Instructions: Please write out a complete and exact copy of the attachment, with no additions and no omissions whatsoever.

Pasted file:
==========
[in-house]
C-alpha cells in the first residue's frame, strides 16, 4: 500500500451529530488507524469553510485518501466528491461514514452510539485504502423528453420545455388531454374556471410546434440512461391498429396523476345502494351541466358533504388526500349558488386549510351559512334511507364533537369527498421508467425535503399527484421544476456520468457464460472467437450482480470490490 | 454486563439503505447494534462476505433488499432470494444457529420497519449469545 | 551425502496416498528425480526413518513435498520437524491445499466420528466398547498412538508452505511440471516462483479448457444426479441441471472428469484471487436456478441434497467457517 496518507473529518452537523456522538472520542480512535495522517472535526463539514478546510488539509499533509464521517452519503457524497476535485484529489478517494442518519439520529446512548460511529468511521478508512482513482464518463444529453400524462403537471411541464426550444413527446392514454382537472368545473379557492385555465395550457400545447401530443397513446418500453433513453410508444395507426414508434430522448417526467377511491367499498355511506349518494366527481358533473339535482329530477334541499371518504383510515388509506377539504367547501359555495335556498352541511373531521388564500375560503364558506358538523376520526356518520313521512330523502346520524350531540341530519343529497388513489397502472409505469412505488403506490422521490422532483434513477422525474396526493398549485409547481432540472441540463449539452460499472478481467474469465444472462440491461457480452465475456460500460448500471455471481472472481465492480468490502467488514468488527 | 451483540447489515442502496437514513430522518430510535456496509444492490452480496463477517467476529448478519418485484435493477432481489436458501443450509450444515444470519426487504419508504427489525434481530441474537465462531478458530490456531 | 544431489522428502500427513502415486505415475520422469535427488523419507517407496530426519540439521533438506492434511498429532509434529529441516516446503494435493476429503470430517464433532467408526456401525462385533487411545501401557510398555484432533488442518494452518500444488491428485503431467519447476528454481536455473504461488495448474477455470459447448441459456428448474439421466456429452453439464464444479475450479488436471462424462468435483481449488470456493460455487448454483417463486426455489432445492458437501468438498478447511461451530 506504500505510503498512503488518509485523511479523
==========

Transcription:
[in-house]
C-alpha cells in the first residue's frame, strides 16, 4: 500500500451529530488507524469553510485518501466528491461514514452510539485504502423528453420545455388531454374556471410546434440512461391498429396523476345502494351541466358533504388526500349558488386549510351559512334511507364533537369527498421508467425535503399527484421544476456520468457464460472467437450482480470490490 | 454486563439503505447494534462476505433488499432470494444457529420497519449469545 | 551425502496416498528425480526413518513435498520437524491445499466420528466398547498412538508452505511440471516462483479448457444426479441441471472428469484471487436456478441434497467457517 496518507473529518452537523456522538472520542480512535495522517472535526463539514478546510488539509499533509464521517452519503457524497476535485484529489478517494442518519439520529446512548460511529468511521478508512482513482464518463444529453400524462403537471411541464426550444413527446392514454382537472368545473379557492385555465395550457400545447401530443397513446418500453433513453410508444395507426414508434430522448417526467377511491367499498355511506349518494366527481358533473339535482329530477334541499371518504383510515388509506377539504367547501359555495335556498352541511373531521388564500375560503364558506358538523376520526356518520313521512330523502346520524350531540341530519343529497388513489397502472409505469412505488403506490422521490422532483434513477422525474396526493398549485409547481432540472441540463449539452460499472478481467474469465444472462440491461457480452465475456460500460448500471455471481472472481465492480468490502467488514468488527 | 451483540447489515442502496437514513430522518430510535456496509444492490452480496463477517467476529448478519418485484435493477432481489436458501443450509450444515444470519426487504419508504427489525434481530441474537465462531478458530490456531 | 544431489522428502500427513502415486505415475520422469535427488523419507517407496530426519540439521533438506492434511498429532509434529529441516516446503494435493476429503470430517464433532467408526456401525462385533487411545501401557510398555484432533488442518494452518500444488491428485503431467519447476528454481536455473504461488495448474477455470459447448441459456428448474439421466456429452453439464464444479475450479488436471462424462468435483481449488470456493460455487448454483417463486426455489432445492458437501468438498478447511461451530 506504500505510503498512503488518509485523511479523